You're working with two or more tables that contain AUTO_INCREMENT columns, and you're having a hard time keeping track of the sequence values generated for each table.
Save the values in SQL variables for later. If you're using queries from within a program, save the sequence values in program variables; or you may be able to issue the queries using separate connection or statement objects to keep them from getting mixed up.
As described in Recipe 11.6, the LAST_INSERT_ID( ) server-side sequence value indicator function is set each time a query generates an AUTO_INCREMENT value, whereas client-side sequence indicators may be reset for every query. What if you issue a statement that generates an AUTO_INCREMENT value, but don't want to refer to that value until after issuing a second statement that also generates an AUTO_INCREMENT value? In this case, the original value no longer will be accessible, either through LAST_INSERT_ID( ) or as a client-side value. To retain access to it, you should save the value first before issuing the second statement. There are several ways to do this:
INSERT INTO tbl_name (id,...) VALUES(NULL,...); SET @saved_id = LAST_INSERT_ID( );
Then you can issue other statements without regard to their effect on LAST_INSERT_ID( ). To use the original AUTO_INCREMENT value in a subsequent query, refer to the @saved_id variable.
cursor1 = conn.cursor ( ) cursor2 = conn.cursor ( ) gen_seq_val (cursor1) # issue query that generates a sequence number gen_seq_val (cursor2) # issue another, using a different cursor seq1 = cursor1.insert_id ( ) seq2 = cursor2.insert_id ( ) print "seq1:", seq1, "seq2:", seq2 # these values will be different cursor1.close ( ) cursor2.close ( )
In Perl, you can achieve the same effect by means of two statement handles; the mysql_insertid attribute for each is unaffected by query activity on the other. In Java, use separate Statement or PreparedStatement objects.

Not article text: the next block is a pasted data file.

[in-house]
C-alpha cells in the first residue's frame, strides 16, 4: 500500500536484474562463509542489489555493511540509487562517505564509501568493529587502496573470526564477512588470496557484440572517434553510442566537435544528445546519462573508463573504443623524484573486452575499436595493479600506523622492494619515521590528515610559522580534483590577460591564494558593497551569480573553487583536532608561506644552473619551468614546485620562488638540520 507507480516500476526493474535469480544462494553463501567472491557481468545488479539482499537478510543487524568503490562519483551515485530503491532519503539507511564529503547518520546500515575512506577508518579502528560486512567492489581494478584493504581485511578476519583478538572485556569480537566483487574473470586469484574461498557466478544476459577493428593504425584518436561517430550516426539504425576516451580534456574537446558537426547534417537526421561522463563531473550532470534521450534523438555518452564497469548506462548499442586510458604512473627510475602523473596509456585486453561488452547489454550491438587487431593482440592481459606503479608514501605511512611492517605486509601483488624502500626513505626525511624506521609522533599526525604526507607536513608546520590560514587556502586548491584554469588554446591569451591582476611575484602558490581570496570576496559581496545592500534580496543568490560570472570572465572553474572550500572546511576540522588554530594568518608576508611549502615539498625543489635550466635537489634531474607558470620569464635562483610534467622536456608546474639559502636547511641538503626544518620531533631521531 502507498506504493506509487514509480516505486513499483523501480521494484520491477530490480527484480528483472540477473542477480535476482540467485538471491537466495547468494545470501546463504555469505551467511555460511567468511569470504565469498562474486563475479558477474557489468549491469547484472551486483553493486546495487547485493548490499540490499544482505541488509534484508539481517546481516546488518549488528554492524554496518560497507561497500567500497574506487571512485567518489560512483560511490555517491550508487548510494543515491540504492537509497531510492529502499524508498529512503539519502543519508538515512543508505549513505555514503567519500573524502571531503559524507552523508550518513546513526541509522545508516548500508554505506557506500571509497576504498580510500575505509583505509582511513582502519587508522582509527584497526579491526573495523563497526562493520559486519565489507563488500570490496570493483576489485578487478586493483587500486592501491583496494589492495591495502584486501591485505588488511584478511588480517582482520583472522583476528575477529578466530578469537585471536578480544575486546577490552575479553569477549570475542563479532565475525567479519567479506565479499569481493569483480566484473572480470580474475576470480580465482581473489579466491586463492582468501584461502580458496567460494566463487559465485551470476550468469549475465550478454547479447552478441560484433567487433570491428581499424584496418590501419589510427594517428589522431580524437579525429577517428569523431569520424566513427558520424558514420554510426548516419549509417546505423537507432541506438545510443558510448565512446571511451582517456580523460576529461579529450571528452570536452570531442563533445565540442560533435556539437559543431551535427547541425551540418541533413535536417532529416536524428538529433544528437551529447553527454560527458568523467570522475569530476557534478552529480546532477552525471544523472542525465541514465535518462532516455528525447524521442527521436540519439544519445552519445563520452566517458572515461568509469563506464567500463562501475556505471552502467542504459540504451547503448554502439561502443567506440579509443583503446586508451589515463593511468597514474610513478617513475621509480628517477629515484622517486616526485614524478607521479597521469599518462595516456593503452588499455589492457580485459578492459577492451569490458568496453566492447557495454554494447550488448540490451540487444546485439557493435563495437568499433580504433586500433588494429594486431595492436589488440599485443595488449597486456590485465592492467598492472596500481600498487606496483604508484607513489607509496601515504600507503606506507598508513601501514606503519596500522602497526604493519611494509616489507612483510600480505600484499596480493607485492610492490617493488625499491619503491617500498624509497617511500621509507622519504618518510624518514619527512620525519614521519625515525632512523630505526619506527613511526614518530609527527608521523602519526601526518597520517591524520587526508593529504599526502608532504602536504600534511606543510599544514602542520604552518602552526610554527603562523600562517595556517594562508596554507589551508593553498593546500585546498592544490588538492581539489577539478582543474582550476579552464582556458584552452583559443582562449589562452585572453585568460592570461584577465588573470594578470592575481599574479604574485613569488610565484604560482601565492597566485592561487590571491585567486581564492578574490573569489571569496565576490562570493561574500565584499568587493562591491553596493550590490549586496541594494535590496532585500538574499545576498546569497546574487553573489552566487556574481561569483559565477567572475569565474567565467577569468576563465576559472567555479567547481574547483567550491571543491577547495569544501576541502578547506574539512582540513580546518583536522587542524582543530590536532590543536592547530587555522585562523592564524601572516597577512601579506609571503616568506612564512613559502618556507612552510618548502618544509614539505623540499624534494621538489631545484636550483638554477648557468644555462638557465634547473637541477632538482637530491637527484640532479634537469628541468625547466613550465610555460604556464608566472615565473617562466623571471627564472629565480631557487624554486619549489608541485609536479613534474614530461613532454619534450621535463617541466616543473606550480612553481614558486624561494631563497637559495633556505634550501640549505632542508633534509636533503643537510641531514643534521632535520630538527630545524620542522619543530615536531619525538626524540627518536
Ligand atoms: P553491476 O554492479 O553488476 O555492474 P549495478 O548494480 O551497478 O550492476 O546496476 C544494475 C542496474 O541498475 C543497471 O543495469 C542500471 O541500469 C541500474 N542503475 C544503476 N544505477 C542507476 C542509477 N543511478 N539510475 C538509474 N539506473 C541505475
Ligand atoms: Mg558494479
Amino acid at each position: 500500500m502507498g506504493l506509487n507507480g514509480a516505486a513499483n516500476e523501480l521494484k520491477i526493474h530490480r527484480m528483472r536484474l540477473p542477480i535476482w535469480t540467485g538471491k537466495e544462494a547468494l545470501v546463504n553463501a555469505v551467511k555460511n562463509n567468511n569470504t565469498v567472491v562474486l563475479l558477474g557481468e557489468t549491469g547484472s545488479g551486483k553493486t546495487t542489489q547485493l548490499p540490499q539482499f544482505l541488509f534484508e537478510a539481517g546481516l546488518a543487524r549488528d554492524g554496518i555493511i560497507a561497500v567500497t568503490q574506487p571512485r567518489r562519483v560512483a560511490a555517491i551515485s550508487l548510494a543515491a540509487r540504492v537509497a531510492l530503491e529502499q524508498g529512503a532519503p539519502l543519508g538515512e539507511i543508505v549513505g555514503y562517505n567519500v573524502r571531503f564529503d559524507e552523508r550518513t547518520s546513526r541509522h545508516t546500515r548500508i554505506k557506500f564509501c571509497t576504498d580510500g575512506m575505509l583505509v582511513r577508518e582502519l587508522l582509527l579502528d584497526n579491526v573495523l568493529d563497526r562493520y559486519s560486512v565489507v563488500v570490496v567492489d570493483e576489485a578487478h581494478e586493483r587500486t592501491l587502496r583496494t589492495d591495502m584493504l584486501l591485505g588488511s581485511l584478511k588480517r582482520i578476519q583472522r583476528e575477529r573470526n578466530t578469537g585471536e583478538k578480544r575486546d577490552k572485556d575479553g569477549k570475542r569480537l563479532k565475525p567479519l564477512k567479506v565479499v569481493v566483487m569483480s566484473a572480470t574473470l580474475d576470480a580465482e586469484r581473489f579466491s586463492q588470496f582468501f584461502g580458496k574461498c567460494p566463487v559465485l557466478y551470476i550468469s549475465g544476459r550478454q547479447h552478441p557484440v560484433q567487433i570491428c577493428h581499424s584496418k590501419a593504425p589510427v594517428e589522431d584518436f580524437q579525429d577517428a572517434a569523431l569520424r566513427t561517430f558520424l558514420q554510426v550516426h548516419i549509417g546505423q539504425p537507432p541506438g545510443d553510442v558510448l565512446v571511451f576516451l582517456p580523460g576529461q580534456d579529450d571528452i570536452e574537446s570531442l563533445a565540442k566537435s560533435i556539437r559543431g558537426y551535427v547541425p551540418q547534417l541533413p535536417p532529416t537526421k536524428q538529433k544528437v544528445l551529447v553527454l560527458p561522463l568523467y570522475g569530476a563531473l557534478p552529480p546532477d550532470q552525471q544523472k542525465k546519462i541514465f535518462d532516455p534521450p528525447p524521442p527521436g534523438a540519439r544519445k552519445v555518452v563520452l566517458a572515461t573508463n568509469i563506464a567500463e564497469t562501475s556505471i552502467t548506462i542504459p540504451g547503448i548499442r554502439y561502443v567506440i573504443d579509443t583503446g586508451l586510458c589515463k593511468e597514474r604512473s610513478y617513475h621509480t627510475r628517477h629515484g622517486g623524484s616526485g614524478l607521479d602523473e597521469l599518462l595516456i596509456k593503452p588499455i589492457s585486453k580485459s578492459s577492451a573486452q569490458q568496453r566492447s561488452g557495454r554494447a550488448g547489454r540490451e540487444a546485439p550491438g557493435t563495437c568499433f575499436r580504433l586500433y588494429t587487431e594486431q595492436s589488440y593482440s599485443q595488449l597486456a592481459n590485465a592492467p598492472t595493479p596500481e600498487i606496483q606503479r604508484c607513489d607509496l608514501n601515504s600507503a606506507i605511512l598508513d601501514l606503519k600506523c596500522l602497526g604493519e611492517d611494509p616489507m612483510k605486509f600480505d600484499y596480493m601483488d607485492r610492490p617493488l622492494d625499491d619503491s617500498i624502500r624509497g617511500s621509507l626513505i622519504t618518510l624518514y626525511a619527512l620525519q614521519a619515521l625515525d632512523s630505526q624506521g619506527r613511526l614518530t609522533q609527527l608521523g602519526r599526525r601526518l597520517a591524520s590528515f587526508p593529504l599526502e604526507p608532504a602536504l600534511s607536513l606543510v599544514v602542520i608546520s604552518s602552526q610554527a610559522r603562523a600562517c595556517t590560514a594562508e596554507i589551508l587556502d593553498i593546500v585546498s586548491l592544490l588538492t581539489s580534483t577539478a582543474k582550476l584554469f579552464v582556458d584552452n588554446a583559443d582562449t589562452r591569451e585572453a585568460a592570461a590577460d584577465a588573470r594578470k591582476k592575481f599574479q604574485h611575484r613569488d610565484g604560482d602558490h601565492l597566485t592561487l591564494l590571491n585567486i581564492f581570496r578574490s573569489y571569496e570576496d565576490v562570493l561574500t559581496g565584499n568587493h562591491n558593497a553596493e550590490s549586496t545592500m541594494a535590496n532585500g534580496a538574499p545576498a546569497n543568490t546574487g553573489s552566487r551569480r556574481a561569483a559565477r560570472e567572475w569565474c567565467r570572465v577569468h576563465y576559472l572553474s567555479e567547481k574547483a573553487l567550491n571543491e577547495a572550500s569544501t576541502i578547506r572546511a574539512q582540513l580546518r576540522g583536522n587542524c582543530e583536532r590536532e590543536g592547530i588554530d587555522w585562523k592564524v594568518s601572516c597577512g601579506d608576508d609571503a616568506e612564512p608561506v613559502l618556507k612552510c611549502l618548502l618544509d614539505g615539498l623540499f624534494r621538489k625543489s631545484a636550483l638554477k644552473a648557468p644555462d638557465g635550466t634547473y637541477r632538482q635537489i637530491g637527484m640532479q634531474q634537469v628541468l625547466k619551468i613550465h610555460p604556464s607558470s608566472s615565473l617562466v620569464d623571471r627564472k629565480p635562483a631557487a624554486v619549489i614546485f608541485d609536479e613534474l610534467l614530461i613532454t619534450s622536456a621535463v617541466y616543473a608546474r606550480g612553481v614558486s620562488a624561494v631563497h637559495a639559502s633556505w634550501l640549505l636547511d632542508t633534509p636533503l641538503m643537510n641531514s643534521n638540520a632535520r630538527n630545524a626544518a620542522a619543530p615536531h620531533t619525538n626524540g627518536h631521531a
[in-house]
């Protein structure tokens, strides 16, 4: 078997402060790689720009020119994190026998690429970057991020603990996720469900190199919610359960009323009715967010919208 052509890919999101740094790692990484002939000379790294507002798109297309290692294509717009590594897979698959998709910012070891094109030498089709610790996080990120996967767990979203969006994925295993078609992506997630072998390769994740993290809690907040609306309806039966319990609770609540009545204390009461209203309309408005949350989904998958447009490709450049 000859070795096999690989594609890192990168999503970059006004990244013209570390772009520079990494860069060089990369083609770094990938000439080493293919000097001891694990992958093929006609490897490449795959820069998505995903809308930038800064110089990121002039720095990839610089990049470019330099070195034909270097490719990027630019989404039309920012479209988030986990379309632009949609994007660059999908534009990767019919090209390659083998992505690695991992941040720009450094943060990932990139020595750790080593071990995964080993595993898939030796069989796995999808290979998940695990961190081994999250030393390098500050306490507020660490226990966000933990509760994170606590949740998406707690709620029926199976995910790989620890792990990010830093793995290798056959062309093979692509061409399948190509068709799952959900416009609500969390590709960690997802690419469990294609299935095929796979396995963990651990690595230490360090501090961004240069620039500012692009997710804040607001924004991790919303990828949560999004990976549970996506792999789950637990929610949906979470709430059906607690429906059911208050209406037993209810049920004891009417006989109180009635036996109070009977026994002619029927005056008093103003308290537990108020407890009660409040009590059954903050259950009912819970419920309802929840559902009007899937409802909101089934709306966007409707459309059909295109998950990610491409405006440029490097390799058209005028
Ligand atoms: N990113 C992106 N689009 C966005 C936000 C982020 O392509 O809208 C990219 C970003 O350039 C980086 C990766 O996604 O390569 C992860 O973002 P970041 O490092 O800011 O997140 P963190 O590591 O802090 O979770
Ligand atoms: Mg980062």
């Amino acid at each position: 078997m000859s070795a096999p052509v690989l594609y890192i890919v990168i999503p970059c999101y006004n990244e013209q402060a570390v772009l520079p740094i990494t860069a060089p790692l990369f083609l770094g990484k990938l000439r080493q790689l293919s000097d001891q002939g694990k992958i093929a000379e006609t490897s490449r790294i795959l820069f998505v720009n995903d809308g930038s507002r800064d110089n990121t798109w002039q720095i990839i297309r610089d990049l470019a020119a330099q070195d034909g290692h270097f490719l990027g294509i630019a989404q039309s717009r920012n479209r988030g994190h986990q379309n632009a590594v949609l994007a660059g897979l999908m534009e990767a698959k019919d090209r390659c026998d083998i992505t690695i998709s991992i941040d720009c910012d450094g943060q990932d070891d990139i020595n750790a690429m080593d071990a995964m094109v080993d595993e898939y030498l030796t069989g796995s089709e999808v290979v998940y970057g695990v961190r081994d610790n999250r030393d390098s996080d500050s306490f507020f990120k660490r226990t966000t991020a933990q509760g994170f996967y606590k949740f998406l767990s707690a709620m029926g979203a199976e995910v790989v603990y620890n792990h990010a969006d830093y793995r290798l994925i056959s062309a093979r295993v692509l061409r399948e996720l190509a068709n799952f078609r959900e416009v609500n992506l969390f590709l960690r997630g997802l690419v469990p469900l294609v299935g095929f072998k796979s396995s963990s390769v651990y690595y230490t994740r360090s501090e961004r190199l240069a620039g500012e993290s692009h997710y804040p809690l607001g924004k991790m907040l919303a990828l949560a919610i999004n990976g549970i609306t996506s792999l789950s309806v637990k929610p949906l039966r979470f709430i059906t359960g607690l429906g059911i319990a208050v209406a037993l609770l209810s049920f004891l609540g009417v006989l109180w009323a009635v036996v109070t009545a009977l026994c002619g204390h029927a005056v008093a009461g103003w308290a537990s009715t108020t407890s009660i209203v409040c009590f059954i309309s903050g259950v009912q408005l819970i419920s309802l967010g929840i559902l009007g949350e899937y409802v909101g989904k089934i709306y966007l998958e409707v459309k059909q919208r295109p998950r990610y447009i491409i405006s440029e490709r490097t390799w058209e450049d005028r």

The third technique doesn't work with PHP, because there is no client-side object or structure that maintains AUTO_INCREMENT values on a query-specific basis. The client-side AUTO_INCREMENT value is returned by mysql_insert_id( ), which is tied to the connection, not to a statement. Yes, I know what you're thinking: a workaround would be to open a second connection to the server and issue the first and second queries over the different connections. You're right, that would workbut it's not worth the effort. The overhead of opening another connection is much higher than simply saving the mysql_insert_id( ) value in a PHP variable before issuing another query. Furthermore, opening a second connection isn't as straightforward as it might seem. If you issue a second mysql_connect( ) or mysql_pconnect( ) call with the same connection parameters as the original call, PHP returns the same connection identifier as the one it returned originally! You'd have to connect to the server as a different user to get a truly independent connection identifier. (At the risk of muddying the waters, I should point out that as of PHP 4.2.0, mysql_connect( ) supports the option of explicitly forcing a new connection to be opened. You can use this feature to maintain separate client-side AUTO_INCREMENT values.)
Using the mysql Client Program
Writing MySQL-Based Programs
Record Selection Techniques
Working with Strings
Working with Dates and Times
Sorting Query Results
Modifying Tables with ALTER TABLE
Obtaining and Using Metadata
Importing and Exporting Data
Generating and Using Sequences
Using Multiple Tables
Introduction to MySQL on the Web
Incorporating Query Resultsinto Web Pages
Processing Web Input with MySQL
Using MySQL-Based Web Session Management
Appendix A. Obtaining MySQL Software
Appendix B. JSP and Tomcat Primer
Appendix C. References